Eating for two does not mean a pregnant woman can eat twice the amount as a non-pregnant woman. During pregnancy, wise food choices and serving sizes help the mother to gain optimum weight and provide the nutrients her baby needs to develop and grow. Mothers carrying multiples or those who have particular health conditions should check with their doctor for specific dietary needs.
If you were at a healthy weight prior to your pregnancy and are carrying a single baby, you will only require an additional 300 calories daily, according to the March of Dimes. What foods make up the daily caloric intake, however, are important. Choose foods that are rich in nutrients. Limit the amount of empty-calorie junk foods.
A healthy diet remains the same as before pregnancy and includes foods from the five food groups. A balanced diet for a pregnant woman carrying a single baby includes 6 oz. whole grains, 2 ½ to 3 cups vegetables, 1 ½ to 2 cups fruit, 3 cups dairy, 5 to 5 ½ oz. protein each day. Choose fresh fruits and vegetables, lean proteins and low-fat dairy, according to the March of Dimes.
The B vitamin folate helps prevent serious birth defects and pregnancy complications. It is found in green leafy vegetables, dried beans and peas and citrus fruits. Folate is also in many prenatal vitamin supplements and fortified foods, where it is known as folic acid, according to the Mayo Clinic.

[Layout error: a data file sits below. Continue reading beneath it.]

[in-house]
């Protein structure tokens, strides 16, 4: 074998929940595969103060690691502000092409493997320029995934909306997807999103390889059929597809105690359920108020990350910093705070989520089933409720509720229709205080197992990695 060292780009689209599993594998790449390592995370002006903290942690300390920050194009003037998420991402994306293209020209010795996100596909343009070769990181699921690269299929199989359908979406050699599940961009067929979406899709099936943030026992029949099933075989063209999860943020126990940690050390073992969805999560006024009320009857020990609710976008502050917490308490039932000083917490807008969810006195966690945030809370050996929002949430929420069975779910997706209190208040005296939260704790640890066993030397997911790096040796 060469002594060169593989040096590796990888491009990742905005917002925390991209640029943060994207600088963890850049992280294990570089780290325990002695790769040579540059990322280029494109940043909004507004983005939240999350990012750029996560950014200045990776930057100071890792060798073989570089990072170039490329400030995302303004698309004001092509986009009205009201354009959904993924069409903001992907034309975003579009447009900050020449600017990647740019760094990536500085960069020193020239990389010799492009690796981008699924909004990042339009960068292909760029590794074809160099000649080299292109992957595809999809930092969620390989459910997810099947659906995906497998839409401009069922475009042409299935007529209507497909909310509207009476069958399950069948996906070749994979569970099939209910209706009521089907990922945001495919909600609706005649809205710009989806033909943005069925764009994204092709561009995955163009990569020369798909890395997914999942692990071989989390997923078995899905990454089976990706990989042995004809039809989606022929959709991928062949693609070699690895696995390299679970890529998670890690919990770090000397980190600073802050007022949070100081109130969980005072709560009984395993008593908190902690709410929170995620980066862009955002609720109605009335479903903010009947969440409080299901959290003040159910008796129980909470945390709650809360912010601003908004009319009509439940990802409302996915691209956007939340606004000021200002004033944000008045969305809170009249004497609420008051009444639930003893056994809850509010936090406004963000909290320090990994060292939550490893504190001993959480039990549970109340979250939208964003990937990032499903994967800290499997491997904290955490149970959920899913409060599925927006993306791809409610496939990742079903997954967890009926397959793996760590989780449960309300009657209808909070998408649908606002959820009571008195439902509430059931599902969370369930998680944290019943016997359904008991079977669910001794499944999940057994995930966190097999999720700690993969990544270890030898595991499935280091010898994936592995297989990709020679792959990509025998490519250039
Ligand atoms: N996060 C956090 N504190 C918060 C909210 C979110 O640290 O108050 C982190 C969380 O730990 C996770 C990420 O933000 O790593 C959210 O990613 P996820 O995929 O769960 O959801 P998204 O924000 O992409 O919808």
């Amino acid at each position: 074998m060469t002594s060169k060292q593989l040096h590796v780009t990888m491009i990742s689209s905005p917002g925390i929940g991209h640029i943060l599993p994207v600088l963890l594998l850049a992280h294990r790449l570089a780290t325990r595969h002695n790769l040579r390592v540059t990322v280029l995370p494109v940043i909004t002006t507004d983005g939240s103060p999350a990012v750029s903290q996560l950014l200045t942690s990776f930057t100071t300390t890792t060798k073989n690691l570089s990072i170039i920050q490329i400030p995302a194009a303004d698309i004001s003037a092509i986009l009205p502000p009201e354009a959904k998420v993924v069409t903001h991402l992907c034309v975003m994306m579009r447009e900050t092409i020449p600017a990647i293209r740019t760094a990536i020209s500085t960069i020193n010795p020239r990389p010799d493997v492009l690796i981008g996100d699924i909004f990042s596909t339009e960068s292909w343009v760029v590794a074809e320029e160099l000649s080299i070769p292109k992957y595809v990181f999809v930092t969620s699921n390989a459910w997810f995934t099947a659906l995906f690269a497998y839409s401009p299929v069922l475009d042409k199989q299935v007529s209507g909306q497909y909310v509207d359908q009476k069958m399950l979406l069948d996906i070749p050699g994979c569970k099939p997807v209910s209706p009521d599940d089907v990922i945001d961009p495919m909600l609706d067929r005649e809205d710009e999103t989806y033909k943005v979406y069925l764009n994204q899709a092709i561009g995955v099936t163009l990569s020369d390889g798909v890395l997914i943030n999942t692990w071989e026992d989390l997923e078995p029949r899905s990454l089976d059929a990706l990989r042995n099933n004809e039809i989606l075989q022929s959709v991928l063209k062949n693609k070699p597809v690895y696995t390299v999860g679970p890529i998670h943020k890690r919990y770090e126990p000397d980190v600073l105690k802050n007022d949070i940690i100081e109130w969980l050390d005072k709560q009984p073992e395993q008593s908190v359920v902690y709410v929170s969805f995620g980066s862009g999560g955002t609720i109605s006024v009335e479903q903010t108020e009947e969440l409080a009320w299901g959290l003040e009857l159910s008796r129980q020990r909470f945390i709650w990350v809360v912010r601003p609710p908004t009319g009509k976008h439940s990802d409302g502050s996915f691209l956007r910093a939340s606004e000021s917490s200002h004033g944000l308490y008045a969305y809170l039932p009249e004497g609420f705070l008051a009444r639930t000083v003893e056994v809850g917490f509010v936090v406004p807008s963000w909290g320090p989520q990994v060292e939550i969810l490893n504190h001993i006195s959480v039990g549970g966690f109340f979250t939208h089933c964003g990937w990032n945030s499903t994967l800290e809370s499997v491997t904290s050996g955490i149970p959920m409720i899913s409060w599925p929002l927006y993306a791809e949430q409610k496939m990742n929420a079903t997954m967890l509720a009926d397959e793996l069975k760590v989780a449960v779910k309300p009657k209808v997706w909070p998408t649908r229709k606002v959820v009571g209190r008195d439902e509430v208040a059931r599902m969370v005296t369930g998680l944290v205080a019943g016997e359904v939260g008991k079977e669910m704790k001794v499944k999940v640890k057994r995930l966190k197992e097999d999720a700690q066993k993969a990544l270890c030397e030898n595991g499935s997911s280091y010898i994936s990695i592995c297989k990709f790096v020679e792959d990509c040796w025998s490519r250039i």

Food to Avoid
While you are pregnant, certain foods can cause discomfort or harm your baby. These foods include raw or undercooked meats, undercooked deli meats, raw or lightly cooked, including soft-scrambled, eggs and raw sprouts. You should also avoid unpasteurized dairy products. Certain fish contains high levels of mercury; check with your doctor before eating any seafood, recommends the March of Dimes.
Simply because something is natural, herbal or organic does not mean it is safe to consume. Check with your doctor before consuming herbal supplements or drinking herbal teas.
Other Diet Hints
Drink at least six to eight glasses of water, milk or juice each day. Limit the amount of caffeine to 200 milligrams (mg), which the March of Dimes explains is approximately one 12-oz. cup of coffee.
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